ADUs address gaps in housing affordability, and the recently-introduced lane houses in Vancouver had been well-received. With so many equitable benefits for the city, we wondered if there was any active resistance to ADUs, that might prevent them from becoming legalized. We talked about possible resistance in RS-1 and RS-2 neighborhoods, which are typologies of Residential, SIngle-Unit Districts, with detached, single-family homes. The legalization of ADUs might push up prices for surrounding vacant lots, especially for the South Side, because they would advertize it for a higher square footage than there actually is, but rent prices would still have to stay the same relative to the neighborhood. With the lack of lot uniformity, another complication arises in how to regulate each lot in terms of what type of ADU will be safe to build on a lot, with or without an existing front-end building. There might also be future regulations on tenant screening as well as limits on the uses for ADUs, which might be a concern.
An elephant in the room is also the fact that affordable housing does exist in Chicago, but people are reluctant to live in those neighborhoods - therefore, ADUs might only be built in more affluent places, or just in neighborhoods where there are communities that prefer to live with family.
There are, of course, positive case studies of ADUs in other cities, such as Los Angeles, where foundation/philanthropy groups would pay for building services in ADUs, as long as the owner of the unit rents to a tenant with a housing voucher for at least five years. This can cover up to $25,000 worth of services, and helps ensure affordable housing needs are fulfilled.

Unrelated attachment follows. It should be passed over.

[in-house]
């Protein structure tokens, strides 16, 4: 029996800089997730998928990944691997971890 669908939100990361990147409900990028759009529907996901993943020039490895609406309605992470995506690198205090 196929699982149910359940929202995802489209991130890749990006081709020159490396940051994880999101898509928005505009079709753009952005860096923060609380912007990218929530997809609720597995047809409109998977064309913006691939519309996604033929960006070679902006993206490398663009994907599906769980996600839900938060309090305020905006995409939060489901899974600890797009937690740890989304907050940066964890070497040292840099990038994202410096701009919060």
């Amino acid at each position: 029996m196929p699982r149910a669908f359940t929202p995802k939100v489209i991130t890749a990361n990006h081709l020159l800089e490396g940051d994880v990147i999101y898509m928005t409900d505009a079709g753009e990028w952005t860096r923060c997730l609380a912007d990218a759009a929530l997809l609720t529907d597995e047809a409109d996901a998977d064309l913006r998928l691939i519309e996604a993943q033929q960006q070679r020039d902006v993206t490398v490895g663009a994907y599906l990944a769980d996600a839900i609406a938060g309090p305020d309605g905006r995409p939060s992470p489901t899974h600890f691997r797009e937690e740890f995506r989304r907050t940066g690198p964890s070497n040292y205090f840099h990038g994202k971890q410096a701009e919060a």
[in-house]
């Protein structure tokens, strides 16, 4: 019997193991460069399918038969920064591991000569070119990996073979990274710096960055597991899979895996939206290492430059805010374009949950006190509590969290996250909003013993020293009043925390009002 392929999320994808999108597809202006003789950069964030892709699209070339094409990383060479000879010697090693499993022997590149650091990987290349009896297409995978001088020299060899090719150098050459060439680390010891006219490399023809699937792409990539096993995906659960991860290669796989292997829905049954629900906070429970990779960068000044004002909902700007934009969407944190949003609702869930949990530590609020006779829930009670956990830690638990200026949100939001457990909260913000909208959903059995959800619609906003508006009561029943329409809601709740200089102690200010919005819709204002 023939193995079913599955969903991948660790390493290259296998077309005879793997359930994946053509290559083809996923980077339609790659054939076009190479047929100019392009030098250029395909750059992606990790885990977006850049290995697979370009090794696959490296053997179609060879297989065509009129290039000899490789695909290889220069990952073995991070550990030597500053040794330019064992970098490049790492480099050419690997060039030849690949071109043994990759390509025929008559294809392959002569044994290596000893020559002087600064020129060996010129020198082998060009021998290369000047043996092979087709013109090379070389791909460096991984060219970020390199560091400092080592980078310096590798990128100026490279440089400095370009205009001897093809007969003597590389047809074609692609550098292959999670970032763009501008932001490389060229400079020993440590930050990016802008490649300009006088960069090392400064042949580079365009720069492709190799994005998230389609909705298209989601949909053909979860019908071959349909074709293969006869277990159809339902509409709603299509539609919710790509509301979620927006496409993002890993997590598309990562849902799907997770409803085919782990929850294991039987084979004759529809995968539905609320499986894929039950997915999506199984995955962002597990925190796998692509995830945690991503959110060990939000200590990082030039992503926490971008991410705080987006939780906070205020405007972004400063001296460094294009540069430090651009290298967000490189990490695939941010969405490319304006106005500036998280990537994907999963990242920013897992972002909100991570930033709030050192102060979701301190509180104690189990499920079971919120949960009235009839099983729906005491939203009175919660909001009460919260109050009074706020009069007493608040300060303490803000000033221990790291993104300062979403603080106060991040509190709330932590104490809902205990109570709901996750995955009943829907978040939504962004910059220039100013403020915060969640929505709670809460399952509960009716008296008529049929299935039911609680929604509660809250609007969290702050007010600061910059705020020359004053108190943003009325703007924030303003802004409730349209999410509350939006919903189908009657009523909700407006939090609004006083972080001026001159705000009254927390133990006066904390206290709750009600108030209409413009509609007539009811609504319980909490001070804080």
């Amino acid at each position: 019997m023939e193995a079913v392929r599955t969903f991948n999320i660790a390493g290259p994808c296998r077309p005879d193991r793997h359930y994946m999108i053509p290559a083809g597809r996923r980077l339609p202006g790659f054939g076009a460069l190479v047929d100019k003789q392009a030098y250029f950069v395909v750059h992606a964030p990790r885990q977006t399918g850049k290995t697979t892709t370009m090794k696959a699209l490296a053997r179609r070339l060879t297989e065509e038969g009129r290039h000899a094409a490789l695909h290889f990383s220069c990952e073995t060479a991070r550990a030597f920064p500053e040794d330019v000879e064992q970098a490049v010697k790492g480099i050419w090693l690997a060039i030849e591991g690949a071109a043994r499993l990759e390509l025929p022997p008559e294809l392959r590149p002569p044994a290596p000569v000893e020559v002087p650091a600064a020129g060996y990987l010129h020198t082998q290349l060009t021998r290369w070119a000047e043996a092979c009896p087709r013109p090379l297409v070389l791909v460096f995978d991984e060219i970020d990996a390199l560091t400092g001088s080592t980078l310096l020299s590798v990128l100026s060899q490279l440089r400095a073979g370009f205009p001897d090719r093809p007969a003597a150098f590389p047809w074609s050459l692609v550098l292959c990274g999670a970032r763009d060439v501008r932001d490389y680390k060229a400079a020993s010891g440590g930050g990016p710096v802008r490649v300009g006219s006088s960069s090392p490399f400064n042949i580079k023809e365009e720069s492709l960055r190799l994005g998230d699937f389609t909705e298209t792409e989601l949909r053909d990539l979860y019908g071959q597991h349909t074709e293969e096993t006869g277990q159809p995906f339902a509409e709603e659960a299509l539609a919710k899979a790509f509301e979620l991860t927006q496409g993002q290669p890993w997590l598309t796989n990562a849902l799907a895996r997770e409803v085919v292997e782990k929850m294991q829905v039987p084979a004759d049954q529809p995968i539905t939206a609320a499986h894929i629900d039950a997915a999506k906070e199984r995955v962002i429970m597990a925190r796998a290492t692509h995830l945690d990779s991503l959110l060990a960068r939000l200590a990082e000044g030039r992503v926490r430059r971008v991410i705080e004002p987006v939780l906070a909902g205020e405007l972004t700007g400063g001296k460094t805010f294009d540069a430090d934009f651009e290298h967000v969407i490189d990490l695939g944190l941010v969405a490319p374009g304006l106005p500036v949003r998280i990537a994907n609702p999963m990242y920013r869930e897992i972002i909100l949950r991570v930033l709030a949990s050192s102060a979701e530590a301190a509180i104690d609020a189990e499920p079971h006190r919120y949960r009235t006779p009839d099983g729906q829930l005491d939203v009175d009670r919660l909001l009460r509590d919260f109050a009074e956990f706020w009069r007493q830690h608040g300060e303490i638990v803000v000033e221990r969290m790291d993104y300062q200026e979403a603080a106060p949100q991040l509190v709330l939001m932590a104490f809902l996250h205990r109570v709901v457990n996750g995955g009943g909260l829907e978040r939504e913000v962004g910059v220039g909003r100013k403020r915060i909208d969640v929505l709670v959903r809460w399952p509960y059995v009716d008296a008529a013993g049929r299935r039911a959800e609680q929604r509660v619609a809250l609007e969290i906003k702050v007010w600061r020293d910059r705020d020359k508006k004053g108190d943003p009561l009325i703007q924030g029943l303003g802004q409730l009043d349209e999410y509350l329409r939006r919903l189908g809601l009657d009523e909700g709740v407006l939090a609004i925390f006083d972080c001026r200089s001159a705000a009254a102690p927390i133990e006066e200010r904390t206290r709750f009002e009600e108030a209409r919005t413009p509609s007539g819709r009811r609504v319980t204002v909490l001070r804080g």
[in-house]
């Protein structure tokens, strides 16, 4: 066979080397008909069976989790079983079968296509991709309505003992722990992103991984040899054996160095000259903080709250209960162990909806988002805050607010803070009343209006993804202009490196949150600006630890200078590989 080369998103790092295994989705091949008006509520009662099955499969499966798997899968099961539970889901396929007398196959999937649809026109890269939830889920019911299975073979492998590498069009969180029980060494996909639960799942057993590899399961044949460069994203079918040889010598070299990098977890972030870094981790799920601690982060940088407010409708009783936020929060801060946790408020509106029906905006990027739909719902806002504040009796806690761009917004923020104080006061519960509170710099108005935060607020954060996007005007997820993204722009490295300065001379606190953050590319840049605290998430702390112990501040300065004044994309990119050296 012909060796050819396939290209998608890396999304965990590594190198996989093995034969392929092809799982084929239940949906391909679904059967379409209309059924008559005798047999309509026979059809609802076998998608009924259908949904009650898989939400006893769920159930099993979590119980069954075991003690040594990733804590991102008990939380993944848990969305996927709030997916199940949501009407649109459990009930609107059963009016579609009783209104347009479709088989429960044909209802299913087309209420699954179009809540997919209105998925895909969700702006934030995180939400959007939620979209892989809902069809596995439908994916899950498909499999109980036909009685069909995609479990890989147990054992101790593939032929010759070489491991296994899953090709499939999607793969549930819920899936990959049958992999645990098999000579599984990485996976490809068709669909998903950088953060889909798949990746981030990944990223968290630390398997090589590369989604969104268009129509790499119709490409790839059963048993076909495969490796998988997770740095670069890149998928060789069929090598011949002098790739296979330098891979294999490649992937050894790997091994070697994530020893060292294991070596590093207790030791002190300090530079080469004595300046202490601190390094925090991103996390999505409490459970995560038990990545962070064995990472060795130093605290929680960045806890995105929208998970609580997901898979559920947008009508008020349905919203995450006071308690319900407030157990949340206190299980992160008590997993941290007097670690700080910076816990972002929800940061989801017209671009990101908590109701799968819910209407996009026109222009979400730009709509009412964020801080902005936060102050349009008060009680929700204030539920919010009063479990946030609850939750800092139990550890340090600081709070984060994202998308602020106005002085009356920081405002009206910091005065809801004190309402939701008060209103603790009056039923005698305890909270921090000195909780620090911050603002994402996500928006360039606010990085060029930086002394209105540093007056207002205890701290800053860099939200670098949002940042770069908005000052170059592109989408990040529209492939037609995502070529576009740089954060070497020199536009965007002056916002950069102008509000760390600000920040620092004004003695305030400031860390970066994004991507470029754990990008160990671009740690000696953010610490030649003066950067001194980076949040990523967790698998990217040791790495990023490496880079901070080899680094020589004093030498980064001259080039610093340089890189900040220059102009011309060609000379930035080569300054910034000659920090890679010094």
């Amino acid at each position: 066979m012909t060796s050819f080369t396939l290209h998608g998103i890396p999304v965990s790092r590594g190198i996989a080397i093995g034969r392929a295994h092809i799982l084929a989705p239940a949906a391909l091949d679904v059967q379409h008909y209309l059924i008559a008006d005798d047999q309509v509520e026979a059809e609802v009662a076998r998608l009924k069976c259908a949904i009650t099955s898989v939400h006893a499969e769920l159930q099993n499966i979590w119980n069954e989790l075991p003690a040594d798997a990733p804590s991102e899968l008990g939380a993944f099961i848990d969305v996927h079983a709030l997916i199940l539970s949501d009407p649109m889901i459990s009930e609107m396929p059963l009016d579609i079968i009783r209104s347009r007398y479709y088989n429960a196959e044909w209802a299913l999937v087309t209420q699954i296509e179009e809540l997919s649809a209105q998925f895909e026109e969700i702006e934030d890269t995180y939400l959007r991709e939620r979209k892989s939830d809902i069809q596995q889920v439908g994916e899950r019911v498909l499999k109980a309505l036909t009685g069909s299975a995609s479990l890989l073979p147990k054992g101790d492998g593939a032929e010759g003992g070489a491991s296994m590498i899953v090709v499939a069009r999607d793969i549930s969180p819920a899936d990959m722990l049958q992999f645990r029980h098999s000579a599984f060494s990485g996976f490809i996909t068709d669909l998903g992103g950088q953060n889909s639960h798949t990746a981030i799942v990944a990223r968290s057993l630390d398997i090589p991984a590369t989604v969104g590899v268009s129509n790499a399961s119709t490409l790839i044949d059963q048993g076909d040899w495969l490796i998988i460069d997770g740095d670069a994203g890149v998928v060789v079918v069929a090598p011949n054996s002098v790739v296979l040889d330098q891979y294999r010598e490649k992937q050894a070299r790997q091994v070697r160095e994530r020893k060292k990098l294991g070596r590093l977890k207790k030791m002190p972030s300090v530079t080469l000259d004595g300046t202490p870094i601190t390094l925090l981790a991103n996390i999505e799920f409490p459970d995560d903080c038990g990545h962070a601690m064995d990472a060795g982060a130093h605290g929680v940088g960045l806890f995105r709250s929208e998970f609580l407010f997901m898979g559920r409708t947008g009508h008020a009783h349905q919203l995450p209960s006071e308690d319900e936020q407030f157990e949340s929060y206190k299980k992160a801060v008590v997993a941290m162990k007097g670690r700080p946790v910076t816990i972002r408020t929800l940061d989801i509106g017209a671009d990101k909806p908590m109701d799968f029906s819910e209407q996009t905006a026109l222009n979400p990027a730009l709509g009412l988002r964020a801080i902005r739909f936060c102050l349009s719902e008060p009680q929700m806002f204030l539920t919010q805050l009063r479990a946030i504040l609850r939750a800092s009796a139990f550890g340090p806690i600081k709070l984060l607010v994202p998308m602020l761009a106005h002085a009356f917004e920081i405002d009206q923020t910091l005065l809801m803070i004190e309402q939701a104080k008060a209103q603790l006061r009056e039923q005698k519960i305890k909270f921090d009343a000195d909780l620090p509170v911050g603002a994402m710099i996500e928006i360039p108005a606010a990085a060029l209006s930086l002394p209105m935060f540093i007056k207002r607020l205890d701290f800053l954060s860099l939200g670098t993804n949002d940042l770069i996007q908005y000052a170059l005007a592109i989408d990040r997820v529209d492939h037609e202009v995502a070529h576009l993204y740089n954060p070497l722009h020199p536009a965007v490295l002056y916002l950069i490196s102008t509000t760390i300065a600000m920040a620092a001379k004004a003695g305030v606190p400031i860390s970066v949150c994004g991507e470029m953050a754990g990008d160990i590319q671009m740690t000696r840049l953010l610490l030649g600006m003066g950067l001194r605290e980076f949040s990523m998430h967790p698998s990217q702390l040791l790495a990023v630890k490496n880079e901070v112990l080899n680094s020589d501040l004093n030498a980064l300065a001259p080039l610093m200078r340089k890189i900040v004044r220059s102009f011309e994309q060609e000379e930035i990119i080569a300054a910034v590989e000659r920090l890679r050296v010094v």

In Chicago, Mayor Emanuel and the City Council had also adopted the idea to legalize ADUs in the five year plan, released at the end of December 2018.
Elle facilitated the design station on behalf of Bob Corporaal (CleverFranke) and Jonathan Fair (UIC Architecture) through the ADU empathy mapping and design exercise.
Participants worked with a scenario in which a resident of Avondale wanted to build a coach house behind their home and use it as an artist-in-residence space as well as a cafe for the community.
Members of this group were asked to approach this design exercise of an ADU considering only one stakeholder perspective – either government, property owner or one community group in proximity to the project site. Participants also engaged in completing an empathy map of motivations, fears and obstacles for each group of stakeholders.
Facilitated by Navi Sandhu, leader of workshop #5, one concern that was brought up was the possibility that ADUs would not be allowed to be constructed before the main, front-end structure, since garages are considered to be ADUs. A possible solution could be garlows, where people could live temporarily while saving money to build an actual house out in front of the lot.
One suggestion for affordability is to use bundle funds to pay for a group of ADU construction or renovation, to exercise economies of scale, as it would be expensive to pay for them individually.
Special thanks to Steven Vance for presenting his research and resources for ADUs. Make sure to check out this petition to re-legalize coach and rear houses and newly legalize ADUs in Chicago.
VALERIE WONG is a student at the School of the Art Institute of Chicago (SAIC), where she is pursuing a Bachelor of Fine Arts with an emphasis in Architecture.